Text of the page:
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Medical Marijuana Situation Not So Hazy

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In the ongoing pot wars between the voters (who approved medical marijuana in 1999) and their hired help (the elected politicians who continue to defy voters and throw up roadblock after roadblock in the face of medical marijuana dispensaries), the same argument keeps cropping up: The conflict between the voter-approved state law legalizing medical use of marijuana and existing federal laws banning it leave California's cities and counties stuck in the middle.

For those politicians who are mostly interested in providing the appearance of abiding by voters' directives while actually thumbing their noses at them, it's a great argument to trot out.

Unfortunately for said politicians, the law is settled on this point ---- and not on their side.

And it's been settled law for more than a century and a half.

In 1793, Congress passed the Fugitive Slave Law ---- which said that any slave who escaped to a free state had to be returned to his or her rightful "owner." Northern abolitionists were disgusted by this law, and many northern state legislatures passed laws designed to counter this and provide safe haven for escaped slaves seeking their freedom.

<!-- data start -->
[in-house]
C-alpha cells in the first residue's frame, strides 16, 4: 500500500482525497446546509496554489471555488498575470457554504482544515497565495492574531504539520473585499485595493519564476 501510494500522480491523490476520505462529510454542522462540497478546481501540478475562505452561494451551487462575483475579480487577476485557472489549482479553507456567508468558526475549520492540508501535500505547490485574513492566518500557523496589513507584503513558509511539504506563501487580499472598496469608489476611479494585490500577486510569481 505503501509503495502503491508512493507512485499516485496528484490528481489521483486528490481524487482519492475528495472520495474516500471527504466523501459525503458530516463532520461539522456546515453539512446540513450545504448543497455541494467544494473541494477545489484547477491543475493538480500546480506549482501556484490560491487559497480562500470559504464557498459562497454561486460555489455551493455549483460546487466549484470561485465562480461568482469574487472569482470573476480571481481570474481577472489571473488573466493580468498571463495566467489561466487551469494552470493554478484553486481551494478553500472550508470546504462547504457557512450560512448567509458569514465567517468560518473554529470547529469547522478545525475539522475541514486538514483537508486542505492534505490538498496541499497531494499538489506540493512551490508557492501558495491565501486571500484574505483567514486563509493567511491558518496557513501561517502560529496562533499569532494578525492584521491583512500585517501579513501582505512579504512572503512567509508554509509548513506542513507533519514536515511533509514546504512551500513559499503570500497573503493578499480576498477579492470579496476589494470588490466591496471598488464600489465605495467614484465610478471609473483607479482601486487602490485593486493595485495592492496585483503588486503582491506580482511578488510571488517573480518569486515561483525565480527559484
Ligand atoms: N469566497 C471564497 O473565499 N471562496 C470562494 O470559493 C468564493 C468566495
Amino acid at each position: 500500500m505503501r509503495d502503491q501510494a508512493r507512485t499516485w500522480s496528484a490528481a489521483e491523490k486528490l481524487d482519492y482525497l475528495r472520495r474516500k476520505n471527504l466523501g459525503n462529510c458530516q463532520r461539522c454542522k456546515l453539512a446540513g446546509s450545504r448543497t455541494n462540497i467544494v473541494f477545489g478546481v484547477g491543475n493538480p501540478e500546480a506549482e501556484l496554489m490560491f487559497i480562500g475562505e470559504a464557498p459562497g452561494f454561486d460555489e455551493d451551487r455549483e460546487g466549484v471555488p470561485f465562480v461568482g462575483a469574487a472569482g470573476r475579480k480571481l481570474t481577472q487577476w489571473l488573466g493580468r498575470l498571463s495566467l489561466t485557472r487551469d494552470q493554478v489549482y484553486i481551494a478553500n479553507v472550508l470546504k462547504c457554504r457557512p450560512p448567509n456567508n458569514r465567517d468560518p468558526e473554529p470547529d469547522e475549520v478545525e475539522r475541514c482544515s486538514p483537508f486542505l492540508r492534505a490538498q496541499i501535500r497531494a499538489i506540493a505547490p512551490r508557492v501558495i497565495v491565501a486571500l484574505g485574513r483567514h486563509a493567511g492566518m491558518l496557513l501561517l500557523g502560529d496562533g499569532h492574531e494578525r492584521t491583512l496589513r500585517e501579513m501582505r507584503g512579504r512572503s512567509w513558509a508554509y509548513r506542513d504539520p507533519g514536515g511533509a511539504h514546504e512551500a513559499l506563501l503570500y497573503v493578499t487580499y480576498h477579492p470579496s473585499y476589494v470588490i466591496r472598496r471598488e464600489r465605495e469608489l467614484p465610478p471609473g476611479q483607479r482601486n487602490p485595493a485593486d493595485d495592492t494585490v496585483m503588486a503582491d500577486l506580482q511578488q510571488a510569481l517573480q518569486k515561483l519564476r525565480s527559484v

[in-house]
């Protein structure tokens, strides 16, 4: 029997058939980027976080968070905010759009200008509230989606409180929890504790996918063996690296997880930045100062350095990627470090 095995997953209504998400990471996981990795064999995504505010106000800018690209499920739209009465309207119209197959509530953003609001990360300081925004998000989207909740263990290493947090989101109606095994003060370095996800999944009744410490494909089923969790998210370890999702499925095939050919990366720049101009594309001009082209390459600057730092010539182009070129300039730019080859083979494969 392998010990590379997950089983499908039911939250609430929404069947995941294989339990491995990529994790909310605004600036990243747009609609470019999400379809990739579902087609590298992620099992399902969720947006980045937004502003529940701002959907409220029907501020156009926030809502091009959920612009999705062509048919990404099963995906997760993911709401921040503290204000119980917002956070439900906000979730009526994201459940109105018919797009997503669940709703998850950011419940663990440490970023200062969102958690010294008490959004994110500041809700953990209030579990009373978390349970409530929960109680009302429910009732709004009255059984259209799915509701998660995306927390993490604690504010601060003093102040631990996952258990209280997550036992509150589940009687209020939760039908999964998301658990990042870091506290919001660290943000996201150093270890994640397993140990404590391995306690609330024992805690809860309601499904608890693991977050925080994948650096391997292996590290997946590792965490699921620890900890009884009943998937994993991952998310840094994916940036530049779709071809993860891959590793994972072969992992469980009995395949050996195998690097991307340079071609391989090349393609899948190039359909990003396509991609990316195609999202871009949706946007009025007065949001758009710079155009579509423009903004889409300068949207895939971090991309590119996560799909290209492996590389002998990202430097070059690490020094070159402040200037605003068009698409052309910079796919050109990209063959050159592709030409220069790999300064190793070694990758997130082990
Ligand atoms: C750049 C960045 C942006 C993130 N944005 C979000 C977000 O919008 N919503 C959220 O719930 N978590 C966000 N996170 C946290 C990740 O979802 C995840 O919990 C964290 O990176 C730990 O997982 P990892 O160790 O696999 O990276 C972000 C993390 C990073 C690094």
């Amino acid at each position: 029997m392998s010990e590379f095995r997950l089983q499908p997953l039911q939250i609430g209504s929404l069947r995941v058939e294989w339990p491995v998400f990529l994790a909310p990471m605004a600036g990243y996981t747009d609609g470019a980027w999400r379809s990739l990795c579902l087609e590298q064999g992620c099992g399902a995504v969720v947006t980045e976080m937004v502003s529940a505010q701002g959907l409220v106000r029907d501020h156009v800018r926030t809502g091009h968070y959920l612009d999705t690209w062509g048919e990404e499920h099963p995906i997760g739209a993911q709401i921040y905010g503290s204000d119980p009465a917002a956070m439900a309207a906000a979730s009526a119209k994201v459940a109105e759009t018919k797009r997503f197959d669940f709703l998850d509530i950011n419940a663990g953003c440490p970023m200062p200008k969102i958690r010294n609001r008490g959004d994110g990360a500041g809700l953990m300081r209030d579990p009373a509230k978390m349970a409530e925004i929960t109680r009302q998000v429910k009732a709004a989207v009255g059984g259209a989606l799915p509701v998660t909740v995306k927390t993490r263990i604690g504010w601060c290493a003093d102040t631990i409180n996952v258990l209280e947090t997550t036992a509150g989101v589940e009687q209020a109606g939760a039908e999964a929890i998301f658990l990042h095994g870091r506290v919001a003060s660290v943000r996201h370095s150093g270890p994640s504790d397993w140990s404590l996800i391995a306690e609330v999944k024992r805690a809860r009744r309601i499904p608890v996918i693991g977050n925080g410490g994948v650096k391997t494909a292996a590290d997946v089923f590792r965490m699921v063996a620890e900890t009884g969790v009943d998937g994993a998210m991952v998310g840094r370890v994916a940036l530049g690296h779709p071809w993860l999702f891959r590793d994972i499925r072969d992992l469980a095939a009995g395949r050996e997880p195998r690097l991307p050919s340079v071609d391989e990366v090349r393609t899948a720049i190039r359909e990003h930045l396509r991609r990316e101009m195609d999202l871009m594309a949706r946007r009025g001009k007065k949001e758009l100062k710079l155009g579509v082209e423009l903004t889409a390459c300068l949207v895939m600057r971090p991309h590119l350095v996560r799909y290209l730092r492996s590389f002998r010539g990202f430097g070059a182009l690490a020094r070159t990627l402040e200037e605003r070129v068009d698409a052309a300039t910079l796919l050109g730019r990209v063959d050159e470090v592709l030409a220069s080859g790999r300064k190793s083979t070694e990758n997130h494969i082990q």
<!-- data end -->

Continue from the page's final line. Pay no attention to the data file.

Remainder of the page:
Things came to a head when a bounty hunter named Edward Prigg was arrested for taking a black woman and her children from Pennsylvania back to her purported "owners" in Maryland. Pennsylvania authorities had Prigg arrested, and he was tried and convicted.

He filed a federal lawsuit (Prigg vs. Pennsylvania) seeking to have his conviction overturned, arguing that state law cannot supersede federal law. In 1842, the Supreme Court agreed ---- and overturned his conviction. However, the decision by the court noted that while states may not defy federal legislation or interfere with federal agents enforcing U.S. law, nothing in the Constitution requires states to enforce federal laws.

That principle stands today, and we see it in use daily with cities across the Southwest refusing to allow their police officers to enforce federal immigration law.

So, too, do the people of California have the right to prohibit any state or local officials from enforcing federal laws regarding marijuana.

And so the city of San Marcos is not "caught in the middle" between federal and state laws regarding medical marijuana. Its mandate is clear: Obey the voters and provide reasonable guidelines for the establishment and operation of medical marijuana dispensaries within city limits.

And if the DEA comes and busts them?

I guess we'll just have to accept the fact that our politicians will be cheering that.

News Hawk- Jacob Husky 420 MAGAZINE
Source: nctimes.com
Author: Jim Trageser
Contact: Contact Us
Copyright: North County Times - The Californian
Website: TRAGESER: Medical marijuana situation not so hazy
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